US says top Chinese fashion brands Shein and Temu mishandled customer data

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A top US government body has accused two leading Chinese ecommerce platforms of failing to properly secure user data and infringing on intellectual property.

The report from the US-China Economic and Security Review Commission (USCC)  claims two popular digital platforms - Shein and Temu, pose a risk to US customer data. 

Shein comes in for particular criticism, with the report saying it, “requests that users share their data and activity from other apps, including social media, in exchange for discounts and special deals on Shein products.”

Human rights abuse

Shein “has struggled to protect user data”, the report added, apparently referring to a $1.9 million fine imposed by the New York State on its parent company Zoetop in 2022 for failing to secure user credit card data and other personal information. 

Data practices aside, the USCC also accuses Shein of failing to prove that the clothes it brings in from the Xinjiang region weren’t a product of forced labor, something that’s mandatory for businesses in the United States under the Uyghur Forced Labor Prevention Act.

Shein, on the other hand, claims it never broke any laws. “Shein takes visibility across our supply chain seriously,” a company representative told the publication. The firm’s been behaving “lawfully with full respect for the communities [it] serves” for over a decade, they said.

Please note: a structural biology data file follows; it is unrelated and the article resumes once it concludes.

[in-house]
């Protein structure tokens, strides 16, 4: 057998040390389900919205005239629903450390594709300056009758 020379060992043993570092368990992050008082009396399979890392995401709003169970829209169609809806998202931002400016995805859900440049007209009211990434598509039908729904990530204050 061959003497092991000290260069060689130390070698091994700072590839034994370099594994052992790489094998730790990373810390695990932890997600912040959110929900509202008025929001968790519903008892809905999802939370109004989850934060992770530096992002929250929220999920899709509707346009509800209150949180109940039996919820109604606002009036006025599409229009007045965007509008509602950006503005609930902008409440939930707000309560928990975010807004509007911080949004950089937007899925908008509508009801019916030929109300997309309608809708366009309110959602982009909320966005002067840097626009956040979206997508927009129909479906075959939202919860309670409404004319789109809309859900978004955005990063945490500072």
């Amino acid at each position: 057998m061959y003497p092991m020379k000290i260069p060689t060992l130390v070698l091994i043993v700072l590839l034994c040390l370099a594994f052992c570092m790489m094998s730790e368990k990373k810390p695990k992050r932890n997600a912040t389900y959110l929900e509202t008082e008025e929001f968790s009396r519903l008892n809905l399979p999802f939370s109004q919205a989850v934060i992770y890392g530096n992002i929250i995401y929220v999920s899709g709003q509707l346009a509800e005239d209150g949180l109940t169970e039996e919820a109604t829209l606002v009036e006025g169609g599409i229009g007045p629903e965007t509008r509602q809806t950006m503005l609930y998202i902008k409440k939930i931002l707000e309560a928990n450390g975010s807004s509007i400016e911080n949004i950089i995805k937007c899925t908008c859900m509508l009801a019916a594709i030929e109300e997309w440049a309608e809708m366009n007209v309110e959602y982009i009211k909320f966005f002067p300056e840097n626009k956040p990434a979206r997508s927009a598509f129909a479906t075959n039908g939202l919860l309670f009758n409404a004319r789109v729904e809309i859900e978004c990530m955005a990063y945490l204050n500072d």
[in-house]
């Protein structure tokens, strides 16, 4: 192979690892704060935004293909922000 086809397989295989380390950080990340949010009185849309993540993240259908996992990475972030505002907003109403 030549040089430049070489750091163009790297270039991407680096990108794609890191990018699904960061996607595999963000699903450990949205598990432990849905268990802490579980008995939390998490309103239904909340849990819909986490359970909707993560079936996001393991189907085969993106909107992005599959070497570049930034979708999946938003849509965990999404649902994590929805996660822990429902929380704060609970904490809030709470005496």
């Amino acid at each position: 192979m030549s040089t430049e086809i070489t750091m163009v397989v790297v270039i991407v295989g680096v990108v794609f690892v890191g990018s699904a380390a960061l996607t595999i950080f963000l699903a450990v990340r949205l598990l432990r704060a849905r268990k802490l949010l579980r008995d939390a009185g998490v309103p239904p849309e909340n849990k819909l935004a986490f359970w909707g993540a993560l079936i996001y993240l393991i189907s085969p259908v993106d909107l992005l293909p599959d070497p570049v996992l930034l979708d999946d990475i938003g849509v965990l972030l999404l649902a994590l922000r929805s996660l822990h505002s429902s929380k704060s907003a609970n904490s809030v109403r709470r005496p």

For Temu, its business practices are raising red flags at the USCC, the report further claims: “Temu’s lack of affiliation with established brands has brought concerns of product quality as well as accusations of copyright infringement.”

The US-China relations have been in freefall ever since the Trump administration, with the banning of ZTE, the calls to eliminate Huawei from the development of global 5G infrastructure, and the arrest of Meng Wanzhou, chief financial officer of Huawei, who was detained on fraud charges. 

In more recent times, the US government banned its employees from using China-made TikTok app on business endpoints, saying the company might share personal user data with the Chinese government. ByteDance, the app’s creators, have vehemently denied these accusations.

Via: South China Morning Post

Sead is a seasoned freelance journalist based in Sarajevo, Bosnia and Herzegovina. He writes about IT (cloud, IoT, 5G, VPN) and cybersecurity (ransomware, data breaches, laws and regulations). In his career, spanning more than a decade, he’s written for numerous media outlets, including Al Jazeera Balkans. He’s also held several modules on content writing for Represent Communications.